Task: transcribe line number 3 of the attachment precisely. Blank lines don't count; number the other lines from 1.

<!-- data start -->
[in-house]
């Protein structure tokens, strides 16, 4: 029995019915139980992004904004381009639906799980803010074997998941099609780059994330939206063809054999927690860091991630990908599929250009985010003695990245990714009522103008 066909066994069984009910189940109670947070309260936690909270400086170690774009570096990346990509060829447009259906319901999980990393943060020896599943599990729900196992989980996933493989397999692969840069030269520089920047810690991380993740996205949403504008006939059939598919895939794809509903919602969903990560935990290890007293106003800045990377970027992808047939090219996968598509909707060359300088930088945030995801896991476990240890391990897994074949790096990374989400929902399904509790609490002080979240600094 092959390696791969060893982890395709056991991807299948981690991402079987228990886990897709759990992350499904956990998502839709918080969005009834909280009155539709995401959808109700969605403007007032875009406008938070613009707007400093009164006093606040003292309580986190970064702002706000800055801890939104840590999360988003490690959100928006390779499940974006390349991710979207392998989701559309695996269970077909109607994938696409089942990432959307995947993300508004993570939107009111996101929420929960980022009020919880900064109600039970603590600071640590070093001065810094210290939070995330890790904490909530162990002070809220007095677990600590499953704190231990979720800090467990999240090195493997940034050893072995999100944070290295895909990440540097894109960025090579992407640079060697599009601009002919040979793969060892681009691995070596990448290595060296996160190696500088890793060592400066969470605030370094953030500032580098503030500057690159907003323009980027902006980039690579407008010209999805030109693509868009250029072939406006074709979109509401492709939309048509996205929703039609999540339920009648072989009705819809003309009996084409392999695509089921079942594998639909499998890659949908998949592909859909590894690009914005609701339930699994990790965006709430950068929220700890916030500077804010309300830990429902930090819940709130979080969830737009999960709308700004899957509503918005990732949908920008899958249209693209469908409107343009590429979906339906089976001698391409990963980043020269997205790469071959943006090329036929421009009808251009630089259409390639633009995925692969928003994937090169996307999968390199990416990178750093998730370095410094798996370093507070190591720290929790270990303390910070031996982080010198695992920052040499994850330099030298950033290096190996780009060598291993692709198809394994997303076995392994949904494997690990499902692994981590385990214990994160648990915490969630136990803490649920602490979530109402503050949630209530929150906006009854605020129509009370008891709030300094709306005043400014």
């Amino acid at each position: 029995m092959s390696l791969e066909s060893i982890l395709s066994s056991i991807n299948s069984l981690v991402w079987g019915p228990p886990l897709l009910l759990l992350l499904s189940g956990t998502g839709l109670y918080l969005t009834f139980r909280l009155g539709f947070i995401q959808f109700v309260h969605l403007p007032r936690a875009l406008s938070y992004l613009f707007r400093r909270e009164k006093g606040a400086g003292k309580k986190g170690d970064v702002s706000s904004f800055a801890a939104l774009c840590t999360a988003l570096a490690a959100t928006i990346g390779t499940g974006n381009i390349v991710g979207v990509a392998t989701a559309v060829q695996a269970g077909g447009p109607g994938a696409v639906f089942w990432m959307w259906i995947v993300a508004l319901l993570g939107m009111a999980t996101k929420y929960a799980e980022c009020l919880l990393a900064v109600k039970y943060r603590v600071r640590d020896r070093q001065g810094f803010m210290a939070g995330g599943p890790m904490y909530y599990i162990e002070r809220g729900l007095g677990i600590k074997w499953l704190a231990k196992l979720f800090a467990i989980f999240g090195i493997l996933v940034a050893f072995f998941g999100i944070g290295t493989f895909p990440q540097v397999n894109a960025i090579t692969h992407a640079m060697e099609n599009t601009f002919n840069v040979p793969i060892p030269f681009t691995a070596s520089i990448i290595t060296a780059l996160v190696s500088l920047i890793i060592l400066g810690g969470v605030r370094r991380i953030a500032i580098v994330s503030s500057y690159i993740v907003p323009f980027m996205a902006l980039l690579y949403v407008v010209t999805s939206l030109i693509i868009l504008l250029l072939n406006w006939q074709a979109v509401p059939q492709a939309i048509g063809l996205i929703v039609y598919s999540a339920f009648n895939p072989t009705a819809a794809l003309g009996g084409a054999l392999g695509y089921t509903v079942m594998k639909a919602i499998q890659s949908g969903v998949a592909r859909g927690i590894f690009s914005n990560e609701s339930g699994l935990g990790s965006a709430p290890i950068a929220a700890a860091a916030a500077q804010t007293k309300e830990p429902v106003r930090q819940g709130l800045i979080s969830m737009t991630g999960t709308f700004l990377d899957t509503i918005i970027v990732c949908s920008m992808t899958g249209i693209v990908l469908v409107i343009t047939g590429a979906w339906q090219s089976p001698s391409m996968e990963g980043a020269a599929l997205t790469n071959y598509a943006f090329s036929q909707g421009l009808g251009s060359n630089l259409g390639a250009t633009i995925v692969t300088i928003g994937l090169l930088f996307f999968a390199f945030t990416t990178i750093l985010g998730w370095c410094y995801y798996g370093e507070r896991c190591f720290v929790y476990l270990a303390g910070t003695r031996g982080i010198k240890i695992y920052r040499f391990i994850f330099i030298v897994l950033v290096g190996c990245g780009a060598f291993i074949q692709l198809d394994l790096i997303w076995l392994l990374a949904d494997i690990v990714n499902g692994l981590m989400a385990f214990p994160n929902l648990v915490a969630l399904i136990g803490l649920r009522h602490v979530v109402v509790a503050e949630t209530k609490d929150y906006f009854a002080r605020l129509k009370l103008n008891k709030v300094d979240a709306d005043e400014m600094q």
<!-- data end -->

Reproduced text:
């Amino acid at each position: 029995m092959s390696l791969e066909s060893i982890l395709s066994s056991i991807n299948s069984l981690v991402w079987g019915p228990p886990l897709l009910l759990l992350l499904s189940g956990t998502g839709l109670y918080l969005t009834f139980r909280l009155g539709f947070i995401q959808f109700v309260h969605l403007p007032r936690a875009l406008s938070y992004l613009f707007r400093r909270e009164k006093g606040a400086g003292k309580k986190g170690d970064v702002s706000s904004f800055a801890a939104l774009c840590t999360a988003l570096a490690a959100t928006i990346g390779t499940g974006n381009i390349v991710g979207v990509a392998t989701a559309v060829q695996a269970g077909g447009p109607g994938a696409v639906f089942w990432m959307w259906i995947v993300a508004l319901l993570g939107m009111a999980t996101k929420y929960a799980e980022c009020l919880l990393a900064v109600k039970y943060r603590v600071r640590d020896r070093q001065g810094f803010m210290a939070g995330g599943p890790m904490y909530y599990i162990e002070r809220g729900l007095g677990i600590k074997w499953l704190a231990k196992l979720f800090a467990i989980f999240g090195i493997l996933v940034a050893f072995f998941g999100i944070g290295t493989f895909p990440q540097v397999n894109a960025i090579t692969h992407a640079m060697e099609n599009t601009f002919n840069v040979p793969i060892p030269f681009t691995a070596s520089i990448i290595t060296a780059l996160v190696s500088l920047i890793i060592l400066g810690g969470v605030r370094r991380i953030a500032i580098v994330s503030s500057y690159i993740v907003p323009f980027m996205a902006l980039l690579y949403v407008v010209t999805s939206l030109i693509i868009l504008l250029l072939n406006w006939q074709a979109v509401p059939q492709a939309i048509g063809l996205i929703v039609y598919s999540a339920f009648n895939p072989t009705a819809a794809l003309g009996g084409a054999l392999g695509y089921t509903v079942m594998k639909a919602i499998q890659s949908g969903v998949a592909r859909g927690i590894f690009s914005n990560e609701s339930g699994l935990g990790s965006a709430p290890i950068a929220a700890a860091a916030a500077q804010t007293k309300e830990p429902v106003r930090q819940g709130l800045i979080s969830m737009t991630g999960t709308f700004l990377d899957t509503i918005i970027v990732c949908s920008m992808t899958g249209i693209v990908l469908v409107i343009t047939g590429a979906w339906q090219s089976p001698s391409m996968e990963g980043a020269a599929l997205t790469n071959y598509a943006f090329s036929q909707g421009l009808g251009s060359n630089l259409g390639a250009t633009i995925v692969t300088i928003g994937l090169l930088f996307f999968a390199f945030t990416t990178i750093l985010g998730w370095c410094y995801y798996g370093e507070r896991c190591f720290v929790y476990l270990a303390g910070t003695r031996g982080i010198k240890i695992y920052r040499f391990i994850f330099i030298v897994l950033v290096g190996c990245g780009a060598f291993i074949q692709l198809d394994l790096i997303w076995l392994l990374a949904d494997i690990v990714n499902g692994l981590m989400a385990f214990p994160n929902l648990v915490a969630l399904i136990g803490l649920r009522h602490v979530v109402v509790a503050e949630t209530k609490d929150y906006f009854a002080r605020l129509k009370l103008n008891k709030v300094d979240a709306d005043e400014m600094q």